We were FaceTiming. I could hear her disappointment and remembered the crushing frustration I’d felt at her age. I could also relate because this question applies to any of us at any age.
“Uh oh,” I said. “What happened?”
“Every time I have a best friend, something always happens, and then I don’t,” she wailed.
“How many best friends should we have?”
“Everybody else has lots of best friends. I don’t have any right now.” She was unable to move past her disappointment.
I sensed I needed more information. “What’s the difference between a friend and a best friend, do you think?”
She looked away for a moment, then down, then shrugged her shoulders. “I don’t know. I guess if you’re best friends, then you don’t go to be best friends with someone else.”
“Oh, I see. Then your best friend went to play with someone else, and you feel left out?”
“Yeah. And they didn’t invite me to play.” Her lip began to tremble and she wiped unwanted tears from her eyes.
I had to remember things from her perspective and understand how much pain she was feeling, though I knew the answer lay in taking a needed step in growing up.
“Feeling unwanted hurts really bad, doesn’t it,” I said. “I’ve felt that same way. And Jesus did, too.”
“He did?” she responded.
“Yes, He did, several times. Sometimes it was His brothers. Sometimes it was His neighbors. But the saddest was when His best friends, the Apostles, ran away when the soldiers came and arrested Him in the middle of the night. And when He was crucified, John was the only one that came near.”
“I didn’t know that.” Now she felt unsure that her problem could be solved.
“But Jesus loved them anyway, and forgave them after He rose from the dead. Sometimes we just have to forgive our friends, especially when they didn’t mean to hurt us. I don’t want you to lose your friends, either. Do you?”
“No. But what do I do?”
“Maybe we can share our friends with a smile, and a smile always makes people feel better around us. Could you go get your Bible and look at something with me?” As she ran to get her Bible, I quickly did a word search and found our help. When she returned, I told her to find Job 16:20 and asked her to read it for us.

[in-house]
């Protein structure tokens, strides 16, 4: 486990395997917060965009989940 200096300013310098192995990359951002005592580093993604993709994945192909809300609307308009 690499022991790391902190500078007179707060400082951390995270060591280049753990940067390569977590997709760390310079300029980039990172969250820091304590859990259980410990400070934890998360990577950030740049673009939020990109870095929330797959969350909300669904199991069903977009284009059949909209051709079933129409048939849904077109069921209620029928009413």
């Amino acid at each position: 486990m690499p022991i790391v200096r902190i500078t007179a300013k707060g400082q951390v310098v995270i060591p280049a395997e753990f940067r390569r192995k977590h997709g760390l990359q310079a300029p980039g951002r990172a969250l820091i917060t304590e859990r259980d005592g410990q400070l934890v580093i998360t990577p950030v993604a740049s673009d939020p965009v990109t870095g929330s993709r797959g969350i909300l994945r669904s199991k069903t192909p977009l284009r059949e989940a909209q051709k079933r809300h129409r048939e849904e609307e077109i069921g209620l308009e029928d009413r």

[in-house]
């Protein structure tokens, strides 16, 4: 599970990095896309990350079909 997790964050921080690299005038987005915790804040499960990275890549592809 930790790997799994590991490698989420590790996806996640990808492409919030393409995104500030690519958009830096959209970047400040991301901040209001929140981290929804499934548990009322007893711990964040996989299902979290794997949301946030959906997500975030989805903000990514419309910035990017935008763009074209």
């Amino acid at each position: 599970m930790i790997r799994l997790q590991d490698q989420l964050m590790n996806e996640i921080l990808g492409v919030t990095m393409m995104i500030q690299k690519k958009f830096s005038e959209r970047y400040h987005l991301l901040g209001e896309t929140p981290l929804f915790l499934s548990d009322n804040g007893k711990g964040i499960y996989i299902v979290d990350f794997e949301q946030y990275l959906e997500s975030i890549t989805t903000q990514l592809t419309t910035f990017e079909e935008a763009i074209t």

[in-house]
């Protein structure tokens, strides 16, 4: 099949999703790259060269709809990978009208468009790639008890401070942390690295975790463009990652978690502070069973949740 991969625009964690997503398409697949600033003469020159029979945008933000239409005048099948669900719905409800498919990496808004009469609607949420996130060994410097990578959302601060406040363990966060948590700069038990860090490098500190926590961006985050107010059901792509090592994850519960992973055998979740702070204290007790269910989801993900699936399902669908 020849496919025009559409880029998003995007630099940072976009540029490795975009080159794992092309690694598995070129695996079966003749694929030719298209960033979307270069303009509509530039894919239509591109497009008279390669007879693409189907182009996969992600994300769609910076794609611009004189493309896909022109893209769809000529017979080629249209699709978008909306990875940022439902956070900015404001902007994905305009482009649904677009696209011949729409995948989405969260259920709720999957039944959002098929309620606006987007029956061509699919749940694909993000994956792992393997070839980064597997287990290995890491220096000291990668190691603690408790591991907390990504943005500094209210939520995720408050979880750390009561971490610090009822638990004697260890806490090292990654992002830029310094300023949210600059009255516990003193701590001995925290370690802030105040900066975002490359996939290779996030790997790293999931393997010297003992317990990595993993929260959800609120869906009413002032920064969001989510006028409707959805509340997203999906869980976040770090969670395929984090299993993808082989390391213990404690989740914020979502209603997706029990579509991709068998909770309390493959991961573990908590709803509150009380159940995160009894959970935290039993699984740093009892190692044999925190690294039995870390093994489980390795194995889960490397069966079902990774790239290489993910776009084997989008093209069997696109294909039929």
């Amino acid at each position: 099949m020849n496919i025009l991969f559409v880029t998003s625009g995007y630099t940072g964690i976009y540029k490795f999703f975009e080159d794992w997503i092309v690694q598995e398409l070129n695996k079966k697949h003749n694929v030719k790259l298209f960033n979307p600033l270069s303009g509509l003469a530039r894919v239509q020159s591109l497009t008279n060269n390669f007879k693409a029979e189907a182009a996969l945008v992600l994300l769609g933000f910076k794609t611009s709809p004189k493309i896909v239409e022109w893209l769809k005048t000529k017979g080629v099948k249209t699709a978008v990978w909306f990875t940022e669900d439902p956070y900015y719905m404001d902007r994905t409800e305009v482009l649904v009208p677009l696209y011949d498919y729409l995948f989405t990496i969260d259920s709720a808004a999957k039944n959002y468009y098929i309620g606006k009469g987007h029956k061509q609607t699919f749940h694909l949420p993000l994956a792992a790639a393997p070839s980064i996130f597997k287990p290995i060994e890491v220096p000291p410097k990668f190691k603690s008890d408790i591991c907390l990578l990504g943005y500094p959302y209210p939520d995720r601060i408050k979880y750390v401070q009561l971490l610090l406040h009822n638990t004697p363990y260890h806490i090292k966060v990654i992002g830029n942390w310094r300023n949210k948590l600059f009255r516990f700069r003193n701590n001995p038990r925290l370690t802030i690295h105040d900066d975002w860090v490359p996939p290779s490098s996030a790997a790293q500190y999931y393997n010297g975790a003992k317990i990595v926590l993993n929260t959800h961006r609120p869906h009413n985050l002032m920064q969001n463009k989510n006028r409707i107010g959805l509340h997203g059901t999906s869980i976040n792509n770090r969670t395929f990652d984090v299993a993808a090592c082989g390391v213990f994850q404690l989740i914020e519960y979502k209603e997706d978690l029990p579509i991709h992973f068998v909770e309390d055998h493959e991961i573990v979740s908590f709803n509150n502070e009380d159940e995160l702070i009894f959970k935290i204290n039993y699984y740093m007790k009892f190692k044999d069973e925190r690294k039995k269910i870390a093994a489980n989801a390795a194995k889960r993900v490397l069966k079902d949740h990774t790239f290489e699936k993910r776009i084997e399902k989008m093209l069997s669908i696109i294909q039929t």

My friends scorn me, but I pour out my tears to God.
“So, who can we talk to when our feelings are hurt?” I asked.
“We can talk to God,” she answered.
“Yes, it’s better to talk to Him about it than to speak badly about our friends to other people. That’s called gossip. I’m glad you and I are talking to God about this. Now find Proverbs 27:10.”
Never abandon a friend.
“So, God says, let’s don’t give up on a friend just because they hurt our feelings accidentally. Can we hang on and still be friends through disappointment rather than throw them away?” I asked.
“I guess so,” she conceded. Then when I waited and smiled at her, she smiled and said, “Yes, I can hang on to my friends and not throw them away.”
“Okay. I have one other verse, and I’ll read it for you, and you tell me what you think God is teaching us. Is that alright?”
I turned to Romans 12:3b. “God told the Apostle Paul to say to us:
Be honest in your estimate of yourselves, measuring your value by how much faith God has given you.
“How do we know we’re important? Is it because we have lots of friends, or is it because we know we are important to God?”
“Because we are important to God,” she answered.
“Does that make you feel better? It does me.”
“Me, too. And so are my friends important to God?” Her tone had changed. God’s viewpoint does that to us.
“Yes! Good call! That’s the way to think like God! You’re growing wiser, and being wiser makes you feel happier. I’m proud of you for saying that.” I genuinely felt impressed to see the effect of just a few words from God in a few moments.
She said, “I’m going to let you go and call someone to see if she had fun. I still want to be friends. Talk to you later.” She ended the call.
I prayed I would be as quick to respond to the Lord’s correction. We adults can learn so much from children and their unfettered trust in God.